- No Chief Law Enforcement Officer Signoff
- No Fingerprinting
- Suppressor is owned by the Trust
- Anyone who is a Trustee (and not otherwise restricted) can possess the suppressor
So by having the Trust purchase the suppressor, you gain numerous advantages. Again, the terrible car accident scenario where you are in a fatal accident. You’ve already arranged to have your guns left to your family or children, right? If you add your family, children, whomever to the Trust as trustees they can legally possess the suppressor. They can take possession of it and use it just like you did! Additionally you can bypass the CLEO Signoff and Fingerprinting. I have to mention, because somebody will go down this road, that if you have any factors that restrict your possession of a firearm, a Trust is not a workaround.
If you are the subject of a restraining order, domestic violence conviction, if you’ve been declared mentally deficient or you’re a felon…you can’t possess a firearm. You can be made a member of a trust, but the law still applies. If you have checkered past that prevents your legal purchase or possession of a firearm, you can’t possess a suppressor, either. Even if the Trust owns the suppressor, and you happen to be a trustee. It’s not a way to bypass the law, it’s just a way to give you better control over the ownership and use of the suppressor within the confines of the law!
Once you take possession of your suppressor, there are a few things to keep in mind. Whether your filed as an individual or with a trust is irrelevant. You are legally allowed to possess the suppressor now, so you’re all good, right? Be careful here. There are a lot of misconceptions about suppressors. I work in Law Enforcement, and I’ve met Cops that think it’s illegal to possess a suppressor. You have to have a clear understanding of the law in case you have to explain it to somebody else, maybe even a Cop! I highly suggest making copies of your approved Form 4, in color, and laminating them. Keep one in your bag that you take shooting with you, and keep spares in other locations.
This way if you run into somebody that maybe doesn’t understand the legalities, you can explain it and prove your point. Maybe its a Range Officer at your shooting range, maybe it’s a Cop on a traffic stop, who knows. Be able to show them that you are legally permitted to possess it. Whether you think you should have to or not is neither here nor there. Proving legal possession on the spot beats a couple nights in jail and court fees and lawyer payments. Be friendly about it, look at any interaction (even one that starts hostile) as an opportunity to educate somebody on the legalities and benefits of suppressor use.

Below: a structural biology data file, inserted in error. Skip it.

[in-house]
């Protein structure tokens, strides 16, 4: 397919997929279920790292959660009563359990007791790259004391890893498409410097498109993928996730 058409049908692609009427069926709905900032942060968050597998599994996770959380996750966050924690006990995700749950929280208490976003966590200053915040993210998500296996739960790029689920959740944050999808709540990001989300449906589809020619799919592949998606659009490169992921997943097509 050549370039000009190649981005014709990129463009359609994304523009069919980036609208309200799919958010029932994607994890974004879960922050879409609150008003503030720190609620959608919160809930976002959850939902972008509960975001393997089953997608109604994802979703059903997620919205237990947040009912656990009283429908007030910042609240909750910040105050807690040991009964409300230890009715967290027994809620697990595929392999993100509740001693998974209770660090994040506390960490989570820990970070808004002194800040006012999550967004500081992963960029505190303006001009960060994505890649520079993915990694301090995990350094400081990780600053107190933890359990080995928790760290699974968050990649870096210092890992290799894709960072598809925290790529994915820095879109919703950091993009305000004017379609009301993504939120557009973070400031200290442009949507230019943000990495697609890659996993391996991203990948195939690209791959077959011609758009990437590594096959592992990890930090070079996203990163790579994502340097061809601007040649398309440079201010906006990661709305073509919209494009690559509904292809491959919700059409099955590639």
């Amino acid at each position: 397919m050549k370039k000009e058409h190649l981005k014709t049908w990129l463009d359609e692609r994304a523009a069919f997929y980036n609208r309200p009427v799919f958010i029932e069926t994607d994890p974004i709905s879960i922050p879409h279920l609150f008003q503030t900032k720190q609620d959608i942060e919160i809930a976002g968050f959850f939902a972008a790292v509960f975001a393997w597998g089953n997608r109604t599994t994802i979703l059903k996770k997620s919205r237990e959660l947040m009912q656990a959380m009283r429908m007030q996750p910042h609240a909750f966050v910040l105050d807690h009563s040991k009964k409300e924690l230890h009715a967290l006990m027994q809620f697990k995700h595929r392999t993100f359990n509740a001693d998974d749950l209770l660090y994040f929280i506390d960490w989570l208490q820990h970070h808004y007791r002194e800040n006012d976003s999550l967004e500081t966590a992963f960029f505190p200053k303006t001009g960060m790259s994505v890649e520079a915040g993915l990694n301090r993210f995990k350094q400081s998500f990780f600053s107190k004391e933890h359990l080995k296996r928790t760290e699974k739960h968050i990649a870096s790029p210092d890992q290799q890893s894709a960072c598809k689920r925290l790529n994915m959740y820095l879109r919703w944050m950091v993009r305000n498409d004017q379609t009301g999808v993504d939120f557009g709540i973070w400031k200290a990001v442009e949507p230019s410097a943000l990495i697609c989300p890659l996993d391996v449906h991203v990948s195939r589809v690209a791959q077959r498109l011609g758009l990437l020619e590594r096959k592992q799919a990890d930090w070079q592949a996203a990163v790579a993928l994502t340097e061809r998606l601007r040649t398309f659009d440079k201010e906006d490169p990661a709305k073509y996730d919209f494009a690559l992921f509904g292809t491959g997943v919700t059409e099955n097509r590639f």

The biggest issue with acquiring a suppressor tends to be the waiting. Form 3s are running around 3 months at the time of this article and Form 4s are running around 4 months. That means if your LGS has to Form 3 the suppressor, you will be waiting about 7 months before you receive the approved Form 4 and your ATF Stamp. Do your homework, and consider the differences in filing individual versus forming and filing with a Trust. Then, it’s just a matter of paying the $200 fee, filing the paperwork, and waiting. I’ll tell you this much, it’s one of those things where once you acquire a suppressor and shoot with it…you’ll ask yourself: “Why didn’t I do this sooner?” Suppressors reduce recoil and noise, and make the experience of shooting a firearm much more pleasant. Especially among newer shooters, if you’re in a suppressor friendly state…Get To Work! If you have something to add or a question, drop it in the comments below!
Owner and Proprietor of AccuracyTech, LLC. Rich is a Firearms Enthusiast, Precision Rifle Competitor, and Writer. He is committed to bringing readers quality reviews and articles related to the Precision Shooting Sports. If you have any questions for him, please use the contact form on the site.